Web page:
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Thursday, January 2, 2014

Machine-Made Mayonnaise

Before I knew what the rest of the world knew - that a food processor could successfully make mayonnaise - I hand-whisked in the oil, drop by drop, until I was ready to drop! It was the wonderful Julia Child’s encyclopedic book, The Way to Cook, that let me in on the secret. Child’s book credits one-time Gourmet Magazine editor Ann Seranne with developing the method that simplified the preparation of homemade mayonnaise. 

For this recipe, Julia Child suggests using half-to-two-thirds peanut oil with the balance being olive oil. I’m a simple creature and tried using 100% extra virgin olive oil, but didn’t care for the taste. I saved the mayo by reducing the olive oil and adding ½ c. of canola, but these are all matters of personal taste. 

When you start, be sure to have all your ingredients at room temperature, adding the oil very slowly to form the emulsion that thickens the mayo. The short plastic blade of your food processor is superior to the longer metal one because the shorter one works more slowly, so that the mayo-making process is easier to time and control.

To quote Child: “… You’ll find, after a batch or two, that you will confidently whirl up half a quart or more of that thoroughly addictive sauce in under 5 minutes.” So here’s her simple recipe - with my edits and condensed rewriting. 

Machine-Made Mayonnaise:

1 large egg
2 egg yolks
1 tsp. Dijon-style mustard
½ tsp. salt
2 tsp. freshly squeezed lemon juice and/or white wine vinegar (as a photo caption states, I used 1 tbsp. lemon juice and 1 tbsp. white wine vinegar)
1-½-to-2 c. best-quality oil - peanut, olive, or other oil - all one or a mixture 
Freshly ground white pepper (I use finely ground black pepper - NP)
More mustard, salt, lemon juice, and/or vinegar, as needed (I also like a dash of cayenne pepper - NP)
Droplets of sour cream, sweet cream, or water to lighten the finished sauce if it is too stiff (I prefer a little sweet cream, but didnt need it as the texture was already perfect - NP)

Place whole egg, yolks, and mustard in the container of food processor. Process 30 sec. with plastic blade (or 15 sec. with steel blade). Add salt, lemon juice and/or vinegar. Process 15 sec. with plastic blade (7-to-8 sec. with steel blade). 

With the machine now continuously running, add the oil in a thin stream of droplets, making sure it enters the food processor very slowly (see Note) until the mayonnaise starts to thicken. At that point, add the oil a little faster. 

Stop the machine to check on the mayonnaise after adding about 1-½ c. oil. If the mayonnaise seems too thick, add droplets of lemon or vinegar, seasoning to taste. Use some or all the oil, depending on how thick you like your mayonnaise. If the sauce is too thick, add cream or water droplets, processing until it’s just right.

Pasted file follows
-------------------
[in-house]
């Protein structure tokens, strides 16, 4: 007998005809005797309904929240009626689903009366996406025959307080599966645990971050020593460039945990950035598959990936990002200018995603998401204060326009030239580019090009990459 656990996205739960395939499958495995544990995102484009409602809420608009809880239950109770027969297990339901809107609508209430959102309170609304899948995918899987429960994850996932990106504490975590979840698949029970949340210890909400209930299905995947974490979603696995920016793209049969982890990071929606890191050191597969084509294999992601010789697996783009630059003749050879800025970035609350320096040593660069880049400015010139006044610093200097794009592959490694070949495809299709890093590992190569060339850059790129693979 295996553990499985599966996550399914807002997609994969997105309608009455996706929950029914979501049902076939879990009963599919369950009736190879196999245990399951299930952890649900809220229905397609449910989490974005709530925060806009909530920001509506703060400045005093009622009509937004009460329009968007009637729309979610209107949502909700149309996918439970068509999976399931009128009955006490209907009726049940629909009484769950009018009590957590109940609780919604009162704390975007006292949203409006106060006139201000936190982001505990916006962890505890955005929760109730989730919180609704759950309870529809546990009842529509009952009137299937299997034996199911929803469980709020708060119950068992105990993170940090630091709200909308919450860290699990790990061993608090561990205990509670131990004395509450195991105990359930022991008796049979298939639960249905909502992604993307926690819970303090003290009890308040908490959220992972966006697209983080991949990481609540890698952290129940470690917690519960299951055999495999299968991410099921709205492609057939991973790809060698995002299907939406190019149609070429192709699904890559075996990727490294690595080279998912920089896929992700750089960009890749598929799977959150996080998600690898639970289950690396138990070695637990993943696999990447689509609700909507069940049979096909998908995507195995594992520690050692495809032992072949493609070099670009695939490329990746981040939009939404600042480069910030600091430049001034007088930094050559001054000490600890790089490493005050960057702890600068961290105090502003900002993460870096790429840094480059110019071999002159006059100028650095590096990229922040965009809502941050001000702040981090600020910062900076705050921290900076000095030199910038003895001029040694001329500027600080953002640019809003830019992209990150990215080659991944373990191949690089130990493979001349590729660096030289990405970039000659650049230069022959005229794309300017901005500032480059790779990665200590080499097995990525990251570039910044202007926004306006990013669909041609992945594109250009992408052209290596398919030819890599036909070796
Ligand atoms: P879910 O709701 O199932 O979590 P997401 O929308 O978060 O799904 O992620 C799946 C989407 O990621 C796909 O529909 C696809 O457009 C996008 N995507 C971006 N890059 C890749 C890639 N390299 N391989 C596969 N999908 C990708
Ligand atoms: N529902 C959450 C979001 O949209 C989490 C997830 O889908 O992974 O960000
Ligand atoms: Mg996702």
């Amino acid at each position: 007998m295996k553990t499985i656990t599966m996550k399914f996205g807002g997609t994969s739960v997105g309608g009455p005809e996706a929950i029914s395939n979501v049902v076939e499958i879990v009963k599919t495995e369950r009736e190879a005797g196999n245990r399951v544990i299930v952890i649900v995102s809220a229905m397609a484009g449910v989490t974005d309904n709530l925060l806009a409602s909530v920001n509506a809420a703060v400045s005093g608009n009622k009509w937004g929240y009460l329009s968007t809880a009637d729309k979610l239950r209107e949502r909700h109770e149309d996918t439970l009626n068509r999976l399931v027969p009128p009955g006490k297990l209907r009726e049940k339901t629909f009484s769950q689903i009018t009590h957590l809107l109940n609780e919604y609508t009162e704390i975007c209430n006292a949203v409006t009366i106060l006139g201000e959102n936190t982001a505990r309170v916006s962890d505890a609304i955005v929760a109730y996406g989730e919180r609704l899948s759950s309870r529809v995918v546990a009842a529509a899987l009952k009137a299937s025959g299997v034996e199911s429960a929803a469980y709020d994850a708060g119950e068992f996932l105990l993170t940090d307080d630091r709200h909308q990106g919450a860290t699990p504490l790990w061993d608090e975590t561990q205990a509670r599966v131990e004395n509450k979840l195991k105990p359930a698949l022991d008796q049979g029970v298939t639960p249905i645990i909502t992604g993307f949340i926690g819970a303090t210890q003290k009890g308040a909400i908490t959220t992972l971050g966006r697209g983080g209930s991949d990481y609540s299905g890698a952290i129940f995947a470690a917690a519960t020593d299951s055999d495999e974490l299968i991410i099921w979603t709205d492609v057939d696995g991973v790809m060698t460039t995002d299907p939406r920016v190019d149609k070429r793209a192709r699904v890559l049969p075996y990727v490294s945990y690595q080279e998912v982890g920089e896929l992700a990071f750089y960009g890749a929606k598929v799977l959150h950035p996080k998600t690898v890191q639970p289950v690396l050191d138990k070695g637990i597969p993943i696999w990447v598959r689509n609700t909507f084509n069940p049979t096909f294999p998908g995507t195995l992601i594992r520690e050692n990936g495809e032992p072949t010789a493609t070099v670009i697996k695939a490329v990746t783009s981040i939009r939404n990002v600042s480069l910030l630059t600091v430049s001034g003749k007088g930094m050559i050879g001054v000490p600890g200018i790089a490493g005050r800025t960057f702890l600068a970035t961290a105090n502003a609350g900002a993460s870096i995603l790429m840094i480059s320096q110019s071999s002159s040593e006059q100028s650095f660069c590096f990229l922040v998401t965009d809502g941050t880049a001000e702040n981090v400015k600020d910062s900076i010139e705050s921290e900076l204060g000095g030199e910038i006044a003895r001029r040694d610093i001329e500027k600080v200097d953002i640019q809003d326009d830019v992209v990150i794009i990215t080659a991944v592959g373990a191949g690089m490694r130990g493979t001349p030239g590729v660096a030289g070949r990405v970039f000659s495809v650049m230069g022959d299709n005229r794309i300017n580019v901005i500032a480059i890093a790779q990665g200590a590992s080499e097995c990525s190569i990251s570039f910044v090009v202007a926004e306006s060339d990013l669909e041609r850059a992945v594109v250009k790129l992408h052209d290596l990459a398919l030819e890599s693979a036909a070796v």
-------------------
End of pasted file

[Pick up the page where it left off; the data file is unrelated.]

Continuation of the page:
Spoon into clean jar. Label, seal, and refrigerate for storage up to a week. This recipe yields 2-to-2-¼ c. mayonnaise. With no additives or preservatives in this mayo (other than lemon juice, and/or vinegar), don’t make a Costco-sized jar of this stuff unless you intend to use it up soon. The appeal of homemade mayonnaise is its freshness and its simplicity. Having said that, go ahead and add snipped chives or other fresh herbs, if you wish. 

Note: Food processors have changed in the nearly 25 years since Child wrote this book. Mine has a tiny hole in its funnel so that added oil creates a drop-by-drop emulsion with almost no effort on your part. Chances are, your food processor offers the same gizmo. Please read my final notes at the end of the photos. 


The whole egg, two yolks, and mustard get whirled up first.

In goes the salt! I used less than the recipe suggests,
but found I needed more. 

Squeeze those lemons, Dollinks!

I eventually added 1 tbsp. fresh lemon juice as well as 1 tbsp. white wine vinegar.

The oil goes in drop-by-drop as your food processor does the job for you.

The whole egg and two yolks produce this light golden color.
The texture is perfectly creamy and well blended.

Und so …! If youre a straight-lines, black-and-white thinker who can’t bear uncertainty, you will hate this recipe. It is vague, changing with personal tastes. If you aren’t fond of the results, play with what youve got until you feel happy - a little more lemon, a few drops of cream, a pinch more salt, and so forth. 

Mayonnaise is not made so much as created in a blending of science and art. Whatever changes you make to this recipe, write them down so you can do it again, next time. After having set two beautiful jars of this mayo in the fridge (placed at the front, so I can admire it), I strongly doubt that I will ever buy commercial mayonnaise again. Goodbye, Hellman’s! We had a great thing going for 30 or 40 years, but I’ve found a new love now, even if homemade means machine-made.

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